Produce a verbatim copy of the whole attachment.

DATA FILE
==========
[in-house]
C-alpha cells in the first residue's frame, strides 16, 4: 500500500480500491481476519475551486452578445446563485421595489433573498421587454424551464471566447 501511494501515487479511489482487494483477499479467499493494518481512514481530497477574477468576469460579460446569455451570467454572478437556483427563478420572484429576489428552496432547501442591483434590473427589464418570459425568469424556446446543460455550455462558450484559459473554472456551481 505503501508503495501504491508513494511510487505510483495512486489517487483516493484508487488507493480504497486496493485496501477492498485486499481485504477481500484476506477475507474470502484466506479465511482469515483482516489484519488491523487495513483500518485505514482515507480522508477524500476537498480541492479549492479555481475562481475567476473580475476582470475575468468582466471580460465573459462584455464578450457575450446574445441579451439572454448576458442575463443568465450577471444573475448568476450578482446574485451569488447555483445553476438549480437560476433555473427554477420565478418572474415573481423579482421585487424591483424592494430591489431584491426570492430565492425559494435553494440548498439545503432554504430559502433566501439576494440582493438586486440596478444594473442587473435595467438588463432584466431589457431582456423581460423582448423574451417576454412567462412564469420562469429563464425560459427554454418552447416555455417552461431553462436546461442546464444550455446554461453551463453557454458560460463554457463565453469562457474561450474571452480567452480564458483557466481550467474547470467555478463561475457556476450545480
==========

[in-house]
C-alpha cells in the first residue's frame, strides 16, 4: 500500500480500491481476519475551486452578445446563485421595489433573498421587454424551464471566447 501511494501515487479511489482487494483477499479467499493494518481512514481530497477574477468576469460579460446569455451570467454572478437556483427563478420572484429576489428552496432547501442591483434590473427589464418570459425568469424556446446543460455550455462558450484559459473554472456551481 505503501508503495501504491508513494511510487505510483495512486489517487483516493484508487488507493480504497486496493485496501477492498485486499481485504477481500484476506477475507474470502484466506479465511482469515483482516489484519488491523487495513483500518485505514482515507480522508477524500476537498480541492479549492479555481475562481475567476473580475476582470475575468468582466471580460465573459462584455464578450457575450446574445441579451439572454448576458442575463443568465450577471444573475448568476450578482446574485451569488447555483445553476438549480437560476433555473427554477420565478418572474415573481423579482421585487424591483424592494430591489431584491426570492430565492425559494435553494440548498439545503432554504430559502433566501439576494440582493438586486440596478444594473442587473435595467438588463432584466431589457431582456423581460423582448423574451417576454412567462412564469420562469429563464425560459427554454418552447416555455417552461431553462436546461442546464444550455446554461453551463453557454458560460463554457463565453469562457474561450474571452480567452480564458483557466481550467474547470467555478463561475457556476450545480